The first transgender woman in US history will be executed today.
Amber McLaughlin will receive the lethal injection for killing her ex-girlfriend in 2003 unless Missouri Gov. Mike Parson grants clemency.
Before transitioning, the 49-year-old was in a relationship with girlfriend Beverly Guenther.
But when things got bad, McLaughlin began following Ms. Guenther to the office where she worked, sometimes hiding in it, and killed her in November 2003, according to court records.
In 2006, she was convicted of first-degree murder and sentenced to death.
The court ordered a new sentencing hearing in 2016, but a federal appeals court panel reinstated the death penalty in 2021.
The clemency plea on behalf of McLaughlin focuses on several issues, including her childhood trauma and mental health issues, which the jury never heard about during her trial.
According to the petition, when she was a toddler, foster parents wiped her face with feces while her foster father pointed a stun gun at her.
She is said to have suffered from depression and attempted suicide several times.
The petition also includes reports citing a diagnosis of gender dysphoria, a condition that causes distress and other symptoms due to a difference between a person’s gender identity and the sex they were assigned at birth.
“We think Amber has shown incredible courage because I can tell you there’s a lot of hate on this issue,” said McLaughlin’s attorney, Larry Komp.
But, he added, McLaughlin’s sexual identity was not the “primary focus” of the clemency plea.
No known cases of transgender prisoners Executed in the United States Earlier, according to the Anti-Execution Death Penalty Information Center.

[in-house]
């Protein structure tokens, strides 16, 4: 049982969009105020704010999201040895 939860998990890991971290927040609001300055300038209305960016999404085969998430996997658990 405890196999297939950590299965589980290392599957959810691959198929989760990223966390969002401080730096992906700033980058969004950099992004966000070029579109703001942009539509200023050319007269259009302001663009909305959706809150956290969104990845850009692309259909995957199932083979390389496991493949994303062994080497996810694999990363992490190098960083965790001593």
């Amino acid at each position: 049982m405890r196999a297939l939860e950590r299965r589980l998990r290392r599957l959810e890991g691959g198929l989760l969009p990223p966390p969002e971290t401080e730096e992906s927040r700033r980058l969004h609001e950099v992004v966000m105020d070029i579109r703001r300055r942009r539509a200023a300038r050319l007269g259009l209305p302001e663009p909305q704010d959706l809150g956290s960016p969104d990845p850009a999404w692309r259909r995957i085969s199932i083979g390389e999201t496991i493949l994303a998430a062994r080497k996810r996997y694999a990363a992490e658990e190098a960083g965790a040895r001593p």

Cellmate Jessica Hicklin said she watched McLaughlin’s character blossom during the transition.
Although held together for about a decade, she said McLaughlin was so shy that they rarely interacted. But when McLaughlin began her transition about three years ago, she turned to Hicklin for guidance on issues such as mental health counseling and for help ensuring her safety in the male-dominated maximum-security prison.
“Definitely a vulnerable person,” Hickling said. “The absolute fear of being attacked or victimized is more common among trans people in the Department of Corrections.”
The only woman to be executed in Missouri was Bonnie Heady, who was executed in 1953 for kidnapping and killing a 6-year-old boy.
Heady was executed in the gas chamber, along with another kidnapper and killer, Carl Austin Hall.
Nationwide, 18 people have been executed in 2022, including two in Missouri.
Kevin Johnson, 37, was executed for ambush to kill a Missouri police officer. Carman Deck was executed in May for the robbery of James and Zelma Long at their DeSoto, Missouri, home.
Another Missouri inmate, Leonard Taylor, was slated to die in February after killing his girlfriend and her three young children.